Lleyton Hewitt was ushered into retirement as Spain's David Ferrer ended the Australian former world number one's career with a 6-2, 6-4, 6-4 victory on an emotional night at Melbourne Park on Thursday.
Hewitt, a two-time grand slam champion, scrapped for all his worth against the tenacious eighth seed but was unable to extend his record 20th and final appearance in the Australian Open men's singles to the third round.
Once he has completed his doubles duty with Sam Groth, Hewitt's playing career will be over and he will turn his thoughts to becoming Australia's Davis Cup captain.
"I left nothing in the locker room. My whole career I've given 100 percent," the watery-eyed 34-year-old said on court after video tributes from the likes of Roger Federer and Rafa Nadal were played on the Rod Laver Arena screens.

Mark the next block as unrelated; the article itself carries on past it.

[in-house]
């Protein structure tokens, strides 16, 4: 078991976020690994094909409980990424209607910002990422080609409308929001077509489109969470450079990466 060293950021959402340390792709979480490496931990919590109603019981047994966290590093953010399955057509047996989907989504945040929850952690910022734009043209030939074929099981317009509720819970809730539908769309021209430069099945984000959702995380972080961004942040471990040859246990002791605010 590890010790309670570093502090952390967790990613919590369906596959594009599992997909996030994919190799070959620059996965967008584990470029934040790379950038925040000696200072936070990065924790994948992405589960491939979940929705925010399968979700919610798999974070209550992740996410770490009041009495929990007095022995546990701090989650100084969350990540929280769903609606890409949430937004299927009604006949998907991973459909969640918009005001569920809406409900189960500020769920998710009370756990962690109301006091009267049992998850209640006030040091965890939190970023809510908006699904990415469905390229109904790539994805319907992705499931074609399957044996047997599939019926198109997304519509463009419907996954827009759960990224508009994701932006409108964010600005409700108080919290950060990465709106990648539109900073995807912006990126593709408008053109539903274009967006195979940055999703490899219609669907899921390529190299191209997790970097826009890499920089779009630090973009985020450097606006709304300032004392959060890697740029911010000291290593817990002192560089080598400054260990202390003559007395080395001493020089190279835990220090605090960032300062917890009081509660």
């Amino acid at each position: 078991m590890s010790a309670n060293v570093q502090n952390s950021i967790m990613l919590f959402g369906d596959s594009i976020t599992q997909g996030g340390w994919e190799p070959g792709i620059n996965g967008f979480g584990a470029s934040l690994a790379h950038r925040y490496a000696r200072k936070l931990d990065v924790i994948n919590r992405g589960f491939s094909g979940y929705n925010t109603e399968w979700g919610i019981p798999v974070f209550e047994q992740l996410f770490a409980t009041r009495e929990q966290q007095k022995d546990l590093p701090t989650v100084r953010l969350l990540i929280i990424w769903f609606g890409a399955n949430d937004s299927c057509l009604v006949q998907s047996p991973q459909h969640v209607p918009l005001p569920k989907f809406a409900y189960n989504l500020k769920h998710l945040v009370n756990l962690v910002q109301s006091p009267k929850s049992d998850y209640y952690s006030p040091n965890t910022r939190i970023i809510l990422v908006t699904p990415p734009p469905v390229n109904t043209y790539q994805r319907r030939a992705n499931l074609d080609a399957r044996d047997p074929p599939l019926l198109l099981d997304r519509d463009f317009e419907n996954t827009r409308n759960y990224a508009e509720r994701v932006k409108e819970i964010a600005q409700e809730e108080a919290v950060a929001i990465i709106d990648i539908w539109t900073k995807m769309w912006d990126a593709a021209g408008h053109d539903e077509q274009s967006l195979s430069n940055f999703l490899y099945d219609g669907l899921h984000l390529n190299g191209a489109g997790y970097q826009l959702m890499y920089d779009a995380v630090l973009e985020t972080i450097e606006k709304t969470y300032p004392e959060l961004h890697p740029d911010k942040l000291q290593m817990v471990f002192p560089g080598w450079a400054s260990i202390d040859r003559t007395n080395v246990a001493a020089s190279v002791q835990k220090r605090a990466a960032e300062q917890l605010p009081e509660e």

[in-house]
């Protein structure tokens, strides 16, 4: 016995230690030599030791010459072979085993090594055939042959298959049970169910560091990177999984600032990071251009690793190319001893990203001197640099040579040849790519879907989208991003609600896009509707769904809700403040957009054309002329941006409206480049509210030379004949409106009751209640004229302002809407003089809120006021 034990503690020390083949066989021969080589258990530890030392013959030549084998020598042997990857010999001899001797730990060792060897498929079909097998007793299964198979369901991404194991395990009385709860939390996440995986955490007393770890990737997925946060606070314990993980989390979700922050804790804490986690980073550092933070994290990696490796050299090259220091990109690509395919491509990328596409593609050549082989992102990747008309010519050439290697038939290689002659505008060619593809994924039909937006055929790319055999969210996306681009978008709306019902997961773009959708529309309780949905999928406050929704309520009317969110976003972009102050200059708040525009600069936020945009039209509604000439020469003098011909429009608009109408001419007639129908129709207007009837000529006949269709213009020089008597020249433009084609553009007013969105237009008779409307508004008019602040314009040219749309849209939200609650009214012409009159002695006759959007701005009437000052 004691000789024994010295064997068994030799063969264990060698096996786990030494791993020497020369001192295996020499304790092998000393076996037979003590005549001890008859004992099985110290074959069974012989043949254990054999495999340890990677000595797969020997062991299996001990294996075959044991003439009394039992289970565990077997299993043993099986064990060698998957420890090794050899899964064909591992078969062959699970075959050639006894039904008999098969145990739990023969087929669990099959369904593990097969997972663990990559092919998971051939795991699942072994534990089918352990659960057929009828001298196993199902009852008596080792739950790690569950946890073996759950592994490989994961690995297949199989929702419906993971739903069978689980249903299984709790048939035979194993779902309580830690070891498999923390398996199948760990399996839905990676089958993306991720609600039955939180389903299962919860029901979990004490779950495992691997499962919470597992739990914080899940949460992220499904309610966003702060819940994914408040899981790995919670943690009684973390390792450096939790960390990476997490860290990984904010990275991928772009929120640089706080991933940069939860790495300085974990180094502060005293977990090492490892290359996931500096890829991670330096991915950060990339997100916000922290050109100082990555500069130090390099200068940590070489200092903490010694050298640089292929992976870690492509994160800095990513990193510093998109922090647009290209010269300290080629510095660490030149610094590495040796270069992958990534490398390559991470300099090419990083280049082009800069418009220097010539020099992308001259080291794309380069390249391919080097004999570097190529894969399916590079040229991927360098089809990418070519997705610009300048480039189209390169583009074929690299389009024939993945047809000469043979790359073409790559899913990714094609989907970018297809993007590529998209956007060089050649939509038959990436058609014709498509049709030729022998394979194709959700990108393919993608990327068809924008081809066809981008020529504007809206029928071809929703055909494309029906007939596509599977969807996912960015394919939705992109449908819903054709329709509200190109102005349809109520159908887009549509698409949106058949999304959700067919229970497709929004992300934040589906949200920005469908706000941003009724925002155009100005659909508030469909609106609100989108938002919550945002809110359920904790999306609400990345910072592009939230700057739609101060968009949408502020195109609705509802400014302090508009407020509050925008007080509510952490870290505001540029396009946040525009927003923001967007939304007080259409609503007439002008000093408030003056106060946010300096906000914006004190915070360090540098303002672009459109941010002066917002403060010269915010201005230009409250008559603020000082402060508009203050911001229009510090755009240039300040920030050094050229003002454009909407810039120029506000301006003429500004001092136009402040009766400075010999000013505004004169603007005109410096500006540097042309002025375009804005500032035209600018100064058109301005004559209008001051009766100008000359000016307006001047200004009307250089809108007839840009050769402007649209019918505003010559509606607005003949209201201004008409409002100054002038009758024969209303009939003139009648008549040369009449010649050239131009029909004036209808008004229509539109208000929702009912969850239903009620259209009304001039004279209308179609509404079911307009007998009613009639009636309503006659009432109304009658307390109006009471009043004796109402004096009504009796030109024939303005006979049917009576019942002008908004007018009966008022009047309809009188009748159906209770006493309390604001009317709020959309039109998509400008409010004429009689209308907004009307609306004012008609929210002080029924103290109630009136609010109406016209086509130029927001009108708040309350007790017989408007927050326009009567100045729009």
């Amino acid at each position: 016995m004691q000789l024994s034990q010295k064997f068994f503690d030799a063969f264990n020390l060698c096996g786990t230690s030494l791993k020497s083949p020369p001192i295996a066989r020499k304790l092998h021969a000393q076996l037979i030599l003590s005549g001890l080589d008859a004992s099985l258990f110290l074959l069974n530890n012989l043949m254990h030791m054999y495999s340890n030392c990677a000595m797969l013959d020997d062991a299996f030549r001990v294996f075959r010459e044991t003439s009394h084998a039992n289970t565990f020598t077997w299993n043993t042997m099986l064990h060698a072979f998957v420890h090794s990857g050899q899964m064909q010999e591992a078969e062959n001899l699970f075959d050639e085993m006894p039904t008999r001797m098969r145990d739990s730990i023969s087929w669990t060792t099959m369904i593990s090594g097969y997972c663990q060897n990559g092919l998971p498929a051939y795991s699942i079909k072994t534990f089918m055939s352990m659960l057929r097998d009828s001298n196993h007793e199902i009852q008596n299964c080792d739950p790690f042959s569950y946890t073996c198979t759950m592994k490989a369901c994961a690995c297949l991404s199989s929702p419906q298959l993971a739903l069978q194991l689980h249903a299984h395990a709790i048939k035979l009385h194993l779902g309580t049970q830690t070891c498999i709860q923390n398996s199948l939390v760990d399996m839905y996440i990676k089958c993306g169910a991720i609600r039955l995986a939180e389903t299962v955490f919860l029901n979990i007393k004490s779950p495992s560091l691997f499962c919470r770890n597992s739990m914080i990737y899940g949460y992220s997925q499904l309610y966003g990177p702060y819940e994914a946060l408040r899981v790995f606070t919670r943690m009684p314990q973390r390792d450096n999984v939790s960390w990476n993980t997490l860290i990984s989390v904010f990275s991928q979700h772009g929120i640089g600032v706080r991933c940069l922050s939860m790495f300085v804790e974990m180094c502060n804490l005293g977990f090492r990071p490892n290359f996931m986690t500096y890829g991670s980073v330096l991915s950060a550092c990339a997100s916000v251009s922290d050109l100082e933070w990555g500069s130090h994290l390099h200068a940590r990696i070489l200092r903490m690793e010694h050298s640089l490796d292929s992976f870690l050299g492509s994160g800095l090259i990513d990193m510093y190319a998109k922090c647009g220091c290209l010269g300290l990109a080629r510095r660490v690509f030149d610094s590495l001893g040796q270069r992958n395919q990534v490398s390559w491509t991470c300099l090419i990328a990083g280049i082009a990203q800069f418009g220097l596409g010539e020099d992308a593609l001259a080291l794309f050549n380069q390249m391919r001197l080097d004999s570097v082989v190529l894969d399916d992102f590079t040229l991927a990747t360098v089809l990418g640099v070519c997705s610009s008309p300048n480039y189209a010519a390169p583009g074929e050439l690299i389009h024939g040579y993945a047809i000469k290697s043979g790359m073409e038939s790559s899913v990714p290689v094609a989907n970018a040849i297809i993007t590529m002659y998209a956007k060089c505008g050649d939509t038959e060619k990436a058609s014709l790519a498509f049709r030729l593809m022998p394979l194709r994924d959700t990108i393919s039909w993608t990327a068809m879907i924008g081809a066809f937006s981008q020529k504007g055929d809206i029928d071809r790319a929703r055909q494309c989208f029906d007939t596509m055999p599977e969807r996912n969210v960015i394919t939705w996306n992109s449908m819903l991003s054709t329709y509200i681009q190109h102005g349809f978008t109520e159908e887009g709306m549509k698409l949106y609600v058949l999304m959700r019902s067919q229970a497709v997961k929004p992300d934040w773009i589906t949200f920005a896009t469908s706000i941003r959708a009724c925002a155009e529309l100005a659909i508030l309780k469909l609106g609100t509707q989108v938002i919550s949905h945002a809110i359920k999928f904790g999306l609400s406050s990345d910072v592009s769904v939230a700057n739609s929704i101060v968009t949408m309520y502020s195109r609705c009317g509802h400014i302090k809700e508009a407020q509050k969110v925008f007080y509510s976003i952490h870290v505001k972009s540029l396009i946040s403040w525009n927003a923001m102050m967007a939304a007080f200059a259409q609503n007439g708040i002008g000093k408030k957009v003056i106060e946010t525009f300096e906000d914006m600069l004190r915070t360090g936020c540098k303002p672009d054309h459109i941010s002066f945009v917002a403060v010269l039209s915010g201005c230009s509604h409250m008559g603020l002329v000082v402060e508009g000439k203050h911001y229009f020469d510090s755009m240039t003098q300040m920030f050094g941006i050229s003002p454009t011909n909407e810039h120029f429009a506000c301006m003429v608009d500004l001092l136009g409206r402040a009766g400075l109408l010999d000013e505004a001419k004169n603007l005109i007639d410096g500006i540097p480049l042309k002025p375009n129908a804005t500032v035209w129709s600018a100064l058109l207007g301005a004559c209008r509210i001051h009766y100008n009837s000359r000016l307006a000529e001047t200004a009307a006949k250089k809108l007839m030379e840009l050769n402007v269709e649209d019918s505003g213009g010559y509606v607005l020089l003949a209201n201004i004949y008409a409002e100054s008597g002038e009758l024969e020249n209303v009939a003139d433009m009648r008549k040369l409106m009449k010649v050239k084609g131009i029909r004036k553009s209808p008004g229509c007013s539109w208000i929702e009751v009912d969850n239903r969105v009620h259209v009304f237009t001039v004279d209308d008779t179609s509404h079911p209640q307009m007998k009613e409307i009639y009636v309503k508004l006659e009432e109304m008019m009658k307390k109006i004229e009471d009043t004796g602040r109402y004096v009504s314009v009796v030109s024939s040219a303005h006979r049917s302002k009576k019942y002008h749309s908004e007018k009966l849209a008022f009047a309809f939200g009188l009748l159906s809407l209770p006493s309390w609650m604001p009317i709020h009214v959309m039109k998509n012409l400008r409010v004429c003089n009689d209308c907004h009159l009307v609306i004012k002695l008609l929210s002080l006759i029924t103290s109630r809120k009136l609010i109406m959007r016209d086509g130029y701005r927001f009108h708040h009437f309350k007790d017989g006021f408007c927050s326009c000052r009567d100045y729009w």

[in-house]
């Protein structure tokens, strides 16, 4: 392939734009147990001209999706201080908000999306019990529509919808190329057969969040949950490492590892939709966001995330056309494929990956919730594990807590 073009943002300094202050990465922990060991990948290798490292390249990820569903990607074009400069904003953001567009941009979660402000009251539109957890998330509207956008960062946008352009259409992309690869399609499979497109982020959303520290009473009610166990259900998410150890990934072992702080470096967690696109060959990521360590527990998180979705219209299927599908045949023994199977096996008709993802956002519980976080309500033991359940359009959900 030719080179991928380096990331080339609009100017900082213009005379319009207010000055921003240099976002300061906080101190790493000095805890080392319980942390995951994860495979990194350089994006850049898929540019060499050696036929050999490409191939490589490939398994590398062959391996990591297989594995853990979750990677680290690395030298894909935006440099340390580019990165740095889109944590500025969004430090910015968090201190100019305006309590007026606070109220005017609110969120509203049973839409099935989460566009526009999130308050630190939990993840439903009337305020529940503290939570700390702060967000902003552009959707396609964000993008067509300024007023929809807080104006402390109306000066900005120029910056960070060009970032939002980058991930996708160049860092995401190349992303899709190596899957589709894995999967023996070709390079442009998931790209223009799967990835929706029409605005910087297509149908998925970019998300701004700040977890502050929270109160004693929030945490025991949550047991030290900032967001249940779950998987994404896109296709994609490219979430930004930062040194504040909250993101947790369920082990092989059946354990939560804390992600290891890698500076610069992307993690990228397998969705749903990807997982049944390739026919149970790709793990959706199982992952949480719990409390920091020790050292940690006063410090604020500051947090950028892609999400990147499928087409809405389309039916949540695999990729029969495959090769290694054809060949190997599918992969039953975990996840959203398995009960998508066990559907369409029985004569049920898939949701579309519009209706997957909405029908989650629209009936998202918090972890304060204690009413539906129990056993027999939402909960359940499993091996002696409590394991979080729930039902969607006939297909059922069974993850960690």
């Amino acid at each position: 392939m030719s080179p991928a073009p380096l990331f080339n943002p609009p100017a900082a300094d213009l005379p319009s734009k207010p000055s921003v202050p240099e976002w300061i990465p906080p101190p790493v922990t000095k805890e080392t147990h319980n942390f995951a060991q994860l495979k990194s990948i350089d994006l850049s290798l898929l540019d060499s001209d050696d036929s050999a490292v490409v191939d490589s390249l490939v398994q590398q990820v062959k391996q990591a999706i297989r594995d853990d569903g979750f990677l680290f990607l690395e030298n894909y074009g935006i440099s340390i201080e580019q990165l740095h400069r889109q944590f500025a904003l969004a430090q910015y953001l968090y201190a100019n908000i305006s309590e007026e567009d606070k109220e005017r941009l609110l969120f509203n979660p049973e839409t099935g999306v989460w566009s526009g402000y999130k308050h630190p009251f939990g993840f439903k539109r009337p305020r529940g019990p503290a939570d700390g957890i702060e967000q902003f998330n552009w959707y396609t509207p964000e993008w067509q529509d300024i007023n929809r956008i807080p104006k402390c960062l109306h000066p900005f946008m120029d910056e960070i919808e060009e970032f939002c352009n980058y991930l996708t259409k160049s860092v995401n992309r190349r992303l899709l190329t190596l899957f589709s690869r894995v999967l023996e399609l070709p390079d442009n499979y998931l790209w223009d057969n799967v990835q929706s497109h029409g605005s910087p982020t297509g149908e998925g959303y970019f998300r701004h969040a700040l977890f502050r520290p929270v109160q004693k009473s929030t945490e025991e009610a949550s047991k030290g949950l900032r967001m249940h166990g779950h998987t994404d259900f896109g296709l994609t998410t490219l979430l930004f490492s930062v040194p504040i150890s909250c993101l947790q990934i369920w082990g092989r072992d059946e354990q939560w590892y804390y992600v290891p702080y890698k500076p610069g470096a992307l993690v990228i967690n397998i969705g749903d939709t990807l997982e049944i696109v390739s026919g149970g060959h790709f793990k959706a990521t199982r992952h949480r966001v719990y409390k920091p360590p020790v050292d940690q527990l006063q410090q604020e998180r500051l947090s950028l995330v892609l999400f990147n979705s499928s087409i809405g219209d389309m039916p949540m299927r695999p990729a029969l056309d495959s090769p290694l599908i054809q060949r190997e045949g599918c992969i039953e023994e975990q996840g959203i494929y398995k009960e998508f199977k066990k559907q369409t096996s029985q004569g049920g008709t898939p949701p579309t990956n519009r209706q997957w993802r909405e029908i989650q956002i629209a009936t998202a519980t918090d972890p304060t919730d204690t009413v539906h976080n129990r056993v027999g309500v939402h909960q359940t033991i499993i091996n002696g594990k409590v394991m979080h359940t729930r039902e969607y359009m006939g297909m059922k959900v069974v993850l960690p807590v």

"I love coming out here and competing. I've been so fortunate to have that opportunity 20 years in a row."
Ferrer was in no mood for sentimentality as he hustled his way to victory after Hewitt's periodic fightbacks brought the crowd into the match, but was generous in his praise for the former Wimbledon and U.S. Open champion.
"It's a sad day. I never had idols, but Lleyton was one for me," Ferrer told the crowd.
"I have a museum in my house and I have a T-shirt of Lleyton. It's the only T-shirt I have of a tennis player."
Fans on Rod Laver Arena, including the Fanatics who have followed him everywhere, did their best to motivate the man.
Chants of "here we go Rusty" or simply "COME ON!!" in reference to the war cry Hewitt has trademarked throughout his career filled the air.
Every Hewitt winner was met with full-blooded zeal. Every unforced error with a collective sigh.
Ferrer's winning shots, meanwhile, were met with polite applause, no matter how brilliantly played, but he did not mind.
"Tonight was Lleyton's, not mine," he said.
The crowd sensed this was to be Hewitt's last stand when Ferrer won the first set after breaking serve twice despite some typically pugnacious defense from the Australian who will go down in the history books as one of the game's true warriors.